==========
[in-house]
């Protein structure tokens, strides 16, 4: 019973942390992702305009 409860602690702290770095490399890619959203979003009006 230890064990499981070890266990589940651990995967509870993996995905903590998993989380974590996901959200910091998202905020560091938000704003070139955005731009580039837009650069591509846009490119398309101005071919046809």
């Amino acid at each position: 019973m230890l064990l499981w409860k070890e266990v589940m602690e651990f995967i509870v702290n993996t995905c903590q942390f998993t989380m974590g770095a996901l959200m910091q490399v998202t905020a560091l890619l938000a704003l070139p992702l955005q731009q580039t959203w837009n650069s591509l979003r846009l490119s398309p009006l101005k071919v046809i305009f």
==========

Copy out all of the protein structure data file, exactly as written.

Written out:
[in-house]
């Protein structure tokens, strides 16, 4: 019973942390992702305009 409860602690702290770095490399890619959203979003009006 230890064990499981070890266990589940651990995967509870993996995905903590998993989380974590996901959200910091998202905020560091938000704003070139955005731009580039837009650069591509846009490119398309101005071919046809």
């Amino acid at each position: 019973m230890l064990l499981w409860k070890e266990v589940m602690e651990f995967i509870v702290n993996t995905c903590q942390f998993t989380m974590g770095a996901l959200m910091q490399v998202t905020a560091l890619l938000a704003l070139p992702l955005q731009q580039t959203w837009n650069s591509l979003r846009l490119s398309p009006l101005k071919v046809i305009f």